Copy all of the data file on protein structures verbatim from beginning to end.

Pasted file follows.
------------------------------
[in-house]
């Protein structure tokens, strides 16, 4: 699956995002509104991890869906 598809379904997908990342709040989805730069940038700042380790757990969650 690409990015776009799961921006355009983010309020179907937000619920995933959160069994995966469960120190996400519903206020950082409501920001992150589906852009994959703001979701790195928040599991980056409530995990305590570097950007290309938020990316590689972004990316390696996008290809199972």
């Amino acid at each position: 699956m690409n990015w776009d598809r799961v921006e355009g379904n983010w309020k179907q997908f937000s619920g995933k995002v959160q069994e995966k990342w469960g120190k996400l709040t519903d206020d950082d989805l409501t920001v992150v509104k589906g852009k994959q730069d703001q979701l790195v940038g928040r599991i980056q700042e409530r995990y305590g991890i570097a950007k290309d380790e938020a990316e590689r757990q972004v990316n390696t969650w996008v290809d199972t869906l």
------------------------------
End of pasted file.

[in-house]
């Protein structure tokens, strides 16, 4: 699956995002509104991890869906 598809379904997908990342709040989805730069940038700042380790757990969650 690409990015776009799961921006355009983010309020179907937000619920995933959160069994995966469960120190996400519903206020950082409501920001992150589906852009994959703001979701790195928040599991980056409530995990305590570097950007290309938020990316590689972004990316390696996008290809199972």
């Amino acid at each position: 699956m690409n990015w776009d598809r799961v921006e355009g379904n983010w309020k179907q997908f937000s619920g995933k995002v959160q069994e995966k990342w469960g120190k996400l709040t519903d206020d950082d989805l409501t920001v992150v509104k589906g852009k994959q730069d703001q979701l790195v940038g928040r599991i980056q700042e409530r995990y305590g991890i570097a950007k290309d380790e938020a990316e590689r757990q972004v990316n390696t969650w996008v290809d199972t869906l």